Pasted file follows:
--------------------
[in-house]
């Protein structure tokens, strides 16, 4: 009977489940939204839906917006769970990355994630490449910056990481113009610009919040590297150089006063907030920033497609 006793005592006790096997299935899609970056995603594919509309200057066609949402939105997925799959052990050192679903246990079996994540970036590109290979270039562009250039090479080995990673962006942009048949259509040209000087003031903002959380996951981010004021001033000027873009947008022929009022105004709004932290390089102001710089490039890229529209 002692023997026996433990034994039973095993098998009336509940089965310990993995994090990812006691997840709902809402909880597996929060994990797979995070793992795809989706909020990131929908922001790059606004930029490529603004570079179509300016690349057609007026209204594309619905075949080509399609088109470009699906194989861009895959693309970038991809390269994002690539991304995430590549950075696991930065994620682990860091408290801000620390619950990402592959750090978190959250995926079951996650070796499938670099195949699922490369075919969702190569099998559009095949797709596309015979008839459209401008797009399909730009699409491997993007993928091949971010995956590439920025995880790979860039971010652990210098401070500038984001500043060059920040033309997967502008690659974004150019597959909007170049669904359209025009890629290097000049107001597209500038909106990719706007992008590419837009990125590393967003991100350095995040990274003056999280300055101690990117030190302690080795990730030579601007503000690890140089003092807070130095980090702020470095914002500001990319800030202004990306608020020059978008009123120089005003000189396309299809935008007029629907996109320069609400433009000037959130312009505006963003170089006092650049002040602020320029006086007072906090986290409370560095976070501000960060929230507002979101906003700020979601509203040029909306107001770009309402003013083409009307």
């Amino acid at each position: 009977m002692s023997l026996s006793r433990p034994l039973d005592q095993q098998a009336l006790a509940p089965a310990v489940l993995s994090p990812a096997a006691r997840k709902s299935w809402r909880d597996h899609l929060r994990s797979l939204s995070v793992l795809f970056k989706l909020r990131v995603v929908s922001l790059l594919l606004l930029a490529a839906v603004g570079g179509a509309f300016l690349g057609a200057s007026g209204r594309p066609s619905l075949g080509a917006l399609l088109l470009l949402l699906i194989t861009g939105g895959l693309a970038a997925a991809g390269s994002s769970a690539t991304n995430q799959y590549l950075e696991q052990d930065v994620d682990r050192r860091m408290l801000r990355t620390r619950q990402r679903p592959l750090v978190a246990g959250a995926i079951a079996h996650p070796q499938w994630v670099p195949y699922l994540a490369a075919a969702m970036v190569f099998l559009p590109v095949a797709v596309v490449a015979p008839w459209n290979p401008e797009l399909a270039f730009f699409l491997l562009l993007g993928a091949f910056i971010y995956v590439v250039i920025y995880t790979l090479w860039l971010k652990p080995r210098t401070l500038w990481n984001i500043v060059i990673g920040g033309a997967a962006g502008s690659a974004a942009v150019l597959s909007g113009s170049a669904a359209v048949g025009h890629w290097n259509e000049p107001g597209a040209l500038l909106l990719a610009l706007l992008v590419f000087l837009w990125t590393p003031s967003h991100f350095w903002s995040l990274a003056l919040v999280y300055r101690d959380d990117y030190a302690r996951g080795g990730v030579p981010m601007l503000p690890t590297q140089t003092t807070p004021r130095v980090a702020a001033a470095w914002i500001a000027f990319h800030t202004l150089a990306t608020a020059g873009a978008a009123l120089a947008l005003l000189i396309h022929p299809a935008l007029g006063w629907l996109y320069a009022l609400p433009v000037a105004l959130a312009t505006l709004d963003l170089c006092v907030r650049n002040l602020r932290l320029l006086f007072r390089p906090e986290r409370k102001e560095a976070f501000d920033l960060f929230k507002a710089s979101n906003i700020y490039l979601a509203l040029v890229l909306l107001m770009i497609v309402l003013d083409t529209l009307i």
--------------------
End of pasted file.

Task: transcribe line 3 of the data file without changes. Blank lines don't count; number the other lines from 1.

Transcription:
């Amino acid at each position: 009977m002692s023997l026996s006793r433990p034994l039973d005592q095993q098998a009336l006790a509940p089965a310990v489940l993995s994090p990812a096997a006691r997840k709902s299935w809402r909880d597996h899609l929060r994990s797979l939204s995070v793992l795809f970056k989706l909020r990131v995603v929908s922001l790059l594919l606004l930029a490529a839906v603004g570079g179509a509309f300016l690349g057609a200057s007026g209204r594309p066609s619905l075949g080509a917006l399609l088109l470009l949402l699906i194989t861009g939105g895959l693309a970038a997925a991809g390269s994002s769970a690539t991304n995430q799959y590549l950075e696991q052990d930065v994620d682990r050192r860091m408290l801000r990355t620390r619950q990402r679903p592959l750090v978190a246990g959250a995926i079951a079996h996650p070796q499938w994630v670099p195949y699922l994540a490369a075919a969702m970036v190569f099998l559009p590109v095949a797709v596309v490449a015979p008839w459209n290979p401008e797009l399909a270039f730009f699409l491997l562009l993007g993928a091949f910056i971010y995956v590439v250039i920025y995880t790979l090479w860039l971010k652990p080995r210098t401070l500038w990481n984001i500043v060059i990673g920040g033309a997967a962006g502008s690659a974004a942009v150019l597959s909007g113009s170049a669904a359209v048949g025009h890629w290097n259509e000049p107001g597209a040209l500038l909106l990719a610009l706007l992008v590419f000087l837009w990125t590393p003031s967003h991100f350095w903002s995040l990274a003056l919040v999280y300055r101690d959380d990117y030190a302690r996951g080795g990730v030579p981010m601007l503000p690890t590297q140089t003092t807070p004021r130095v980090a702020a001033a470095w914002i500001a000027f990319h800030t202004l150089a990306t608020a020059g873009a978008a009123l120089a947008l005003l000189i396309h022929p299809a935008l007029g006063w629907l996109y320069a009022l609400p433009v000037a105004l959130a312009t505006l709004d963003l170089c006092v907030r650049n002040l602020r932290l320029l006086f007072r390089p906090e986290r409370k102001e560095a976070f501000d920033l960060f929230k507002a710089s979101n906003i700020y490039l979601a509203l040029v890229l909306l107001m770009i497609v309402l003013d083409t529209l009307i």